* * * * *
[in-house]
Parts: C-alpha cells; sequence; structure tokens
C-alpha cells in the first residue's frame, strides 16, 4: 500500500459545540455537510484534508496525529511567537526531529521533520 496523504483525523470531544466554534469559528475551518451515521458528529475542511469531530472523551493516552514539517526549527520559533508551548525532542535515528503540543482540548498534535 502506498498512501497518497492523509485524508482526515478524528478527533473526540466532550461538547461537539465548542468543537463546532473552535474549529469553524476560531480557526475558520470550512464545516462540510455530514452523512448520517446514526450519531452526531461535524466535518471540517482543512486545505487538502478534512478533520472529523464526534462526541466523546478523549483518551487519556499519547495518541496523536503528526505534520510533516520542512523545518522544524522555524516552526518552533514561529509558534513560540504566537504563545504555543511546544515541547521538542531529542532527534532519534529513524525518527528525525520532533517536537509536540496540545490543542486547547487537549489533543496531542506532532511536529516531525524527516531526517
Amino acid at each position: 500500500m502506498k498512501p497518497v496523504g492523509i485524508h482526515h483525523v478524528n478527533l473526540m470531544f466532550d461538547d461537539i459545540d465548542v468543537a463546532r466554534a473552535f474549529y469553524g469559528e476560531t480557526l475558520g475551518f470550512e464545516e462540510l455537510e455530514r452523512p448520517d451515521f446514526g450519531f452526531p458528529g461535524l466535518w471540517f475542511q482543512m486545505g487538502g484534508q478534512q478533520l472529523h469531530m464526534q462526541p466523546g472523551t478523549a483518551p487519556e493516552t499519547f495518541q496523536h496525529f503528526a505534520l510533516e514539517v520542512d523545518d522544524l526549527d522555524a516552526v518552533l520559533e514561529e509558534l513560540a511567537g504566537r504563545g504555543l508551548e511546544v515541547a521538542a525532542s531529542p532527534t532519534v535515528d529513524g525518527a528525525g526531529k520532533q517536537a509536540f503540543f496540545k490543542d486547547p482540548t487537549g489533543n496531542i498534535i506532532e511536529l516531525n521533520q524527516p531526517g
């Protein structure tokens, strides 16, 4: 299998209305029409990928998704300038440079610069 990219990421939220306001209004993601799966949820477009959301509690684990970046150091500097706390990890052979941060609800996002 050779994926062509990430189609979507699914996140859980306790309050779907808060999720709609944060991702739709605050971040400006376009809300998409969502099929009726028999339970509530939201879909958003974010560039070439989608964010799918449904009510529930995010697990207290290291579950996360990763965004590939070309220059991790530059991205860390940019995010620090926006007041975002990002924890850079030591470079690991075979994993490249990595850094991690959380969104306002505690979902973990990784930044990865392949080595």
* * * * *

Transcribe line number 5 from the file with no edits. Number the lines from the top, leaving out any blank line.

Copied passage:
């Protein structure tokens, strides 16, 4: 299998209305029409990928998704300038440079610069 990219990421939220306001209004993601799966949820477009959301509690684990970046150091500097706390990890052979941060609800996002 050779994926062509990430189609979507699914996140859980306790309050779907808060999720709609944060991702739709605050971040400006376009809300998409969502099929009726028999339970509530939201879909958003974010560039070439989608964010799918449904009510529930995010697990207290290291579950996360990763965004590939070309220059991790530059991205860390940019995010620090926006007041975002990002924890850079030591470079690991075979994993490249990595850094991690959380969104306002505690979902973990990784930044990865392949080595």